The Orthodox Church
Q: Two questions:
1. The Orthodox world has been in crisis since Crete. A schism now separates the Russian Orthodox Church and others from the Greek Churches, which are one by one falling away. What do you think is the answer?
2. Constantinople has been canonizing a number of elders on Mt Athos. What should our attitude be when we know that Patriarch Bartholomew is schismatic?
A: Two answers:
1. As the Phanariot schism spreads from the Ukraine to the Diaspora, Greece, the Patriarchate of Alexandria, the Czech Republic and Latvia, recruiting the marginal semi-Orthodox liberals, modernists and homosexuals on the way, the quick answer is to say: ‘Stand firm!’, and to those who have fallen away: ‘Repent!’. But this repentance and standing firm also concerns parts of the Russian Church.
I think the Russian Church must show that it is not in any way compromised or practises double standards. It can do this by proving in theology and in practice that it wholeheartedly rejects the three heretical isms which have so troubled the peace of the Church for over a century: modernism and ecumenism (adopted from the Protestant world) and Eastern Papism (adopted from the Vatican). It cannot reject any of these without first renouncing its membership of the Protestant World Council of Churches and renouncing what some see as the hypocritical diplomatic compromises it has made with the Vatican – Western Papism.
In renouncing modernism, ecumenism and Eastern Papism, the Russian Church can consequently support the Orthodox calendar and offer its services in mediating between Local Churches which use the Papal (so-called ‘new’) calendar and those who wish to return to the Orthodox calendar, including old calendarist groups, so helping to heal needless schisms. In this way it can show that it is at the centre of healthy forces in the wider Orthodox Church, that it fights for the piety and purity of Holy Orthodoxy.
2. I fear that as long as only a schismatic, and now a heretic (as his publicly-expressed opinions about Catholicism which brought Athonite monks to tears are heretical), has canonized them, I do not think we can accept them as saints. Whatever our feelings of veneration for them, a schismatic, with whose views these elders would never have agreed, cannot canonize. A decision will be taken once he has gone and a canonical Patriarch has taken over.
Q: What do you think is the most important task for the Orthodox episcopate today?
A: The episcopate must learn to love, care for and show understanding of priests and deacons, avoiding causing injustices.
Q: What do you consider to be the most important question for any Orthodox in the Diaspora?
A: I believe that this question is: Does my Faith export? In other words, is my Faith accessible to those who are not of my national background? If the answer to this question is ‘No’, then you can be sure that your Faith will die out. This is because if it is not accessible to those who are not of your national background, then it will also be inaccessible to your Diaspora-born children and grandchildren.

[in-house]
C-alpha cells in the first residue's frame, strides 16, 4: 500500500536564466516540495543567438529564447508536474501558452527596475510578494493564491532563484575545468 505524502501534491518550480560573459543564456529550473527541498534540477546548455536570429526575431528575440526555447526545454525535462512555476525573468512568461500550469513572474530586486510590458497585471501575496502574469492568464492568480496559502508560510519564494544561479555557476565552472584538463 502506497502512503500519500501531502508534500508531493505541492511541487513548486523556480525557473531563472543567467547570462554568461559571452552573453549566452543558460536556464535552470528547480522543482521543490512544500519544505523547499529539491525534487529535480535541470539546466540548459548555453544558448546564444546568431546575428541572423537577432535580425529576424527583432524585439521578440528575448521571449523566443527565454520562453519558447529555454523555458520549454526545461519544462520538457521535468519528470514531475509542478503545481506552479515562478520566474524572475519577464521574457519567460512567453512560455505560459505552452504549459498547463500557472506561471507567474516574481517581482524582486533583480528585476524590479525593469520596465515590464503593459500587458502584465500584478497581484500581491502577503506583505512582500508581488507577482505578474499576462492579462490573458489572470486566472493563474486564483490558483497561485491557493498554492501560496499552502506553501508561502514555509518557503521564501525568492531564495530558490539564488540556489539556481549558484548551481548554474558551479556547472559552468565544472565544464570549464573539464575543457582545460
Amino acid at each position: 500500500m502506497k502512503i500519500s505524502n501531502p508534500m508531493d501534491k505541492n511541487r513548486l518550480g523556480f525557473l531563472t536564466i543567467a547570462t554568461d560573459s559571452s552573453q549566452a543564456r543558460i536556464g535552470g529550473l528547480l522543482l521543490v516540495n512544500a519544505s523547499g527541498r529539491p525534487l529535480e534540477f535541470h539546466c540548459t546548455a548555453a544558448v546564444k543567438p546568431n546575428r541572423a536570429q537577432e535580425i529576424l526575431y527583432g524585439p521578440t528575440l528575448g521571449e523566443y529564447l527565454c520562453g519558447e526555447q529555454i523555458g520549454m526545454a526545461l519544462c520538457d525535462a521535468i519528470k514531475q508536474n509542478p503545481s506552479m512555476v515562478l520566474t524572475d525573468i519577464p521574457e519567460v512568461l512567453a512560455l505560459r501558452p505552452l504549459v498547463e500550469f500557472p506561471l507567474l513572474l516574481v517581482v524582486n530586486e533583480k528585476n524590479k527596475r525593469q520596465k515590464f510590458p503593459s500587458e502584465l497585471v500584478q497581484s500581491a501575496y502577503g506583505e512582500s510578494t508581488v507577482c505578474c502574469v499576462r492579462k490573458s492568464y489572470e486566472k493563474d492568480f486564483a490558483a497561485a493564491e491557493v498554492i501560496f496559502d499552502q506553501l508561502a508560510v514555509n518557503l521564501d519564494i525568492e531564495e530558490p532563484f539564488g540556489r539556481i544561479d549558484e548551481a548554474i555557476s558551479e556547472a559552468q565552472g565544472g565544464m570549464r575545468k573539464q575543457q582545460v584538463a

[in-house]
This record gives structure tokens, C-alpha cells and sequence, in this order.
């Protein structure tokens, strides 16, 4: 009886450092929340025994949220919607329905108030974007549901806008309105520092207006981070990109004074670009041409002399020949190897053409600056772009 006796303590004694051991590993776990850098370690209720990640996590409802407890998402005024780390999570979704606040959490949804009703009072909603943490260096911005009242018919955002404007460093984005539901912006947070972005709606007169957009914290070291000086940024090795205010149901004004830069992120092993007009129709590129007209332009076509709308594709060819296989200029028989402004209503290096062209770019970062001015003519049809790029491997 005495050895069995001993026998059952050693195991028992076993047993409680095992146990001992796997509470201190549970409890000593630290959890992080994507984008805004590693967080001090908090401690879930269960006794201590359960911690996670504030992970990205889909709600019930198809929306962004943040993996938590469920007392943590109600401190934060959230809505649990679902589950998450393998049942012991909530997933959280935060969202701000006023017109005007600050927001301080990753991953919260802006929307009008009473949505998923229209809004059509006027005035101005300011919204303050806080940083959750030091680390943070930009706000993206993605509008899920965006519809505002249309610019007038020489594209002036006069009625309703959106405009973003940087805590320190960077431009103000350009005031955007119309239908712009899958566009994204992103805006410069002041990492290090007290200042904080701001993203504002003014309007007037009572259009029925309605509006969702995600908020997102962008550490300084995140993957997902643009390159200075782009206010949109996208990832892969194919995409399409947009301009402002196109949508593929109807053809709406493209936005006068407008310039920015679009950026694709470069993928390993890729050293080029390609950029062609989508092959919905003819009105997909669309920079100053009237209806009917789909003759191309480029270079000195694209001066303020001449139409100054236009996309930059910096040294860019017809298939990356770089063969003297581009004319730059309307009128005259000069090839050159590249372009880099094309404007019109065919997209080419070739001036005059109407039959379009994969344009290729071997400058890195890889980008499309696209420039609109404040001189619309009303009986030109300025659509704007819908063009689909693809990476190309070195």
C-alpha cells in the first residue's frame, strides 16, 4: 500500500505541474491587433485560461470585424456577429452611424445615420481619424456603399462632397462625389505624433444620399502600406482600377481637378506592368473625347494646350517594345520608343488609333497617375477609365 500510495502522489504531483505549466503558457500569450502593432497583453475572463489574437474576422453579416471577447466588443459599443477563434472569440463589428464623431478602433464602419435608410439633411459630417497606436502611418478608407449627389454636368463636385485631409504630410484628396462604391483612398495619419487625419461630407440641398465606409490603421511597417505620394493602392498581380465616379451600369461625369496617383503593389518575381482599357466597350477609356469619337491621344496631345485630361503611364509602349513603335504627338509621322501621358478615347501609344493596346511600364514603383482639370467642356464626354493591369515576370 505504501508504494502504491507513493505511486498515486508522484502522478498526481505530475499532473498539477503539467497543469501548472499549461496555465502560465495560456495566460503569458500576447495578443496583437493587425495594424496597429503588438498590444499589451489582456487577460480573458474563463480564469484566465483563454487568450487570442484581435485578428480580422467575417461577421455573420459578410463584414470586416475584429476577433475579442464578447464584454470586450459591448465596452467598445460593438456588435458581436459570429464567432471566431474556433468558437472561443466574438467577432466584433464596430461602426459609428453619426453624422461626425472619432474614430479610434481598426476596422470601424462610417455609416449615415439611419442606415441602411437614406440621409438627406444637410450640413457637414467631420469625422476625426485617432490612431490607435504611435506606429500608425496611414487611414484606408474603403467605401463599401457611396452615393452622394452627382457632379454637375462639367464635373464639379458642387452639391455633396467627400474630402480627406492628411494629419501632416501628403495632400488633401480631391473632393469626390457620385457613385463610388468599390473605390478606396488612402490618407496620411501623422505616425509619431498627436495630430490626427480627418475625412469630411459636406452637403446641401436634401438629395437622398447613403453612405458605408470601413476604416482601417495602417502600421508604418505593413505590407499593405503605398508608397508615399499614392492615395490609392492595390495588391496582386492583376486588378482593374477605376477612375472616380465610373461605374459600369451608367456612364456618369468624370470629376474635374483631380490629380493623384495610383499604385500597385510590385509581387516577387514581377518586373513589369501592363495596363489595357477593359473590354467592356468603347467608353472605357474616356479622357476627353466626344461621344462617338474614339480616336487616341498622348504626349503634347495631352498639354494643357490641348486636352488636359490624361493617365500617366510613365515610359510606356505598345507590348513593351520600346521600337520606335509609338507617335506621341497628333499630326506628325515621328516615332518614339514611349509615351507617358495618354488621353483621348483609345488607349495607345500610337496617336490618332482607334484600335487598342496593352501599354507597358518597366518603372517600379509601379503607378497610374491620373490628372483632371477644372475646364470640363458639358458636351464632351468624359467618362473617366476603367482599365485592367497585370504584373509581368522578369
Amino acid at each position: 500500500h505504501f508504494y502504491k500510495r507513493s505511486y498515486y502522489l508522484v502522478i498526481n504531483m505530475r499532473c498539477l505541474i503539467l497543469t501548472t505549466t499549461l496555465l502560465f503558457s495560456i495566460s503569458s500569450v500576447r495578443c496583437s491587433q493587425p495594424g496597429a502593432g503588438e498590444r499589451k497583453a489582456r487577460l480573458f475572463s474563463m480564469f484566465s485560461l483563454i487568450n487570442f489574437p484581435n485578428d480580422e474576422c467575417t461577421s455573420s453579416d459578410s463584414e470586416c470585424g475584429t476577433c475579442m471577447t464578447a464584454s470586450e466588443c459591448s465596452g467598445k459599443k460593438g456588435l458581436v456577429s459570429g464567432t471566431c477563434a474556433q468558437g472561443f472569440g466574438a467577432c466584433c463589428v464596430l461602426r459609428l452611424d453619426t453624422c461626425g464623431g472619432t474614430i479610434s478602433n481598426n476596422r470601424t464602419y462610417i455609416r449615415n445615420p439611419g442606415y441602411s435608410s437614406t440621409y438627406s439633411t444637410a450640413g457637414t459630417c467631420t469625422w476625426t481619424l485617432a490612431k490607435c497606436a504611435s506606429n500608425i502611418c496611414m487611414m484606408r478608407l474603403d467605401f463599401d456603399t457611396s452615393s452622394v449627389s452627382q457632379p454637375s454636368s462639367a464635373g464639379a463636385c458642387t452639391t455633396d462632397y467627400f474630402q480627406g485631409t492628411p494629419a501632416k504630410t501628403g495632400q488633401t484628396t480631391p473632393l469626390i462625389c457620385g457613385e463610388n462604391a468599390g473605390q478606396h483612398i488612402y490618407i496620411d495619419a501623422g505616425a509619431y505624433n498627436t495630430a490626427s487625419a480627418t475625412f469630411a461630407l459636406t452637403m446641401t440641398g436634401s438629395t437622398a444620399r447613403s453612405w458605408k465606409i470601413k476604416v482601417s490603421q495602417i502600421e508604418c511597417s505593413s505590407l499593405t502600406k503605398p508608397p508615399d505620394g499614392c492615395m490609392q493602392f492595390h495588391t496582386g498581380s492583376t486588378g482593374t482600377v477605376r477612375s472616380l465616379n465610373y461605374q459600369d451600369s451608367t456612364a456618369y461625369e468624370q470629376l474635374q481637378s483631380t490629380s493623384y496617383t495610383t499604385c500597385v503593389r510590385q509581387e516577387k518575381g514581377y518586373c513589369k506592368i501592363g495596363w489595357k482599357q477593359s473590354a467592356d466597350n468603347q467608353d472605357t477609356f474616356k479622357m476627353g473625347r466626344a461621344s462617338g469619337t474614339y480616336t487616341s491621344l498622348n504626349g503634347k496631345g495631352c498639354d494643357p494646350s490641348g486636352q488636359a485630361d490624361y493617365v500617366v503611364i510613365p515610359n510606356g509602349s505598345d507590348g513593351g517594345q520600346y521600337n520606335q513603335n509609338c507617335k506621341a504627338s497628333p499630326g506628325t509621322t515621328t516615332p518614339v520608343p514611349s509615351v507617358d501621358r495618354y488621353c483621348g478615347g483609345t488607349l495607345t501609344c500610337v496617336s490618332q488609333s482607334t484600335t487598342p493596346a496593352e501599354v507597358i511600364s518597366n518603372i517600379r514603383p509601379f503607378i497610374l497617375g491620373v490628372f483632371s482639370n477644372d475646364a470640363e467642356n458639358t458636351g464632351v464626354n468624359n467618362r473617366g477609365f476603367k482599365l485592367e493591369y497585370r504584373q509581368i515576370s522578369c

Q: Why do Orthodox refuse to allow cremations?
A: The central belief of the Orthodox Church is in the Resurrection of Christ, as is expressed in the Church Year and in the words of the funeral service itself. So, for us, to deliberately burn up someone’s body is to deny the Resurrection. Therefore, for us, someone who wants their body to be cremated is saying that they have lapsed from the Church. They are no longer Orthodox.
Q: I have a problem with the so-called Mowgli question. If little children have grown up in total isolation or even were nursed by wild animals they can’t integrate human life at all, they behave like animals and can’t learn any human skills etc. What is with their souls then? Where is this ‘spark’ of God and the image of God in them?
A: Just as a baby’s body is primitive compared to an adult’s body, so is its soul, undeveloped, inexperienced, untrained. Thus, on the one hand, it has innocence and purity, on the other hand, no experience of reality and is totally unable to survive without interaction with adults, firstly, primarily, its mother.
This is why small children are so attracted to animals, especially young ones, kittens, puppies etc. They have no immortal souls, but they do have innocence and instincts.
Feral children, adopted by wolves and others, do not get this attention, and often remain with untrained souls, almost, we could say, feral souls. Like animals, they often have only instincts to guide them.
The soul has to be trained and educated. This is true also for adults. It is why we have spiritual fathers, monasteries etc.
Russia and the Russian Church
Q: Two questions: First: Why did Patriarch Kyrill call President Putin a miracle? After all, Putin called the fall of the Soviet Union a catastrophe, which it surely was not. Second: Are you an optimist or a pessimist regarding the future of the Russian Church?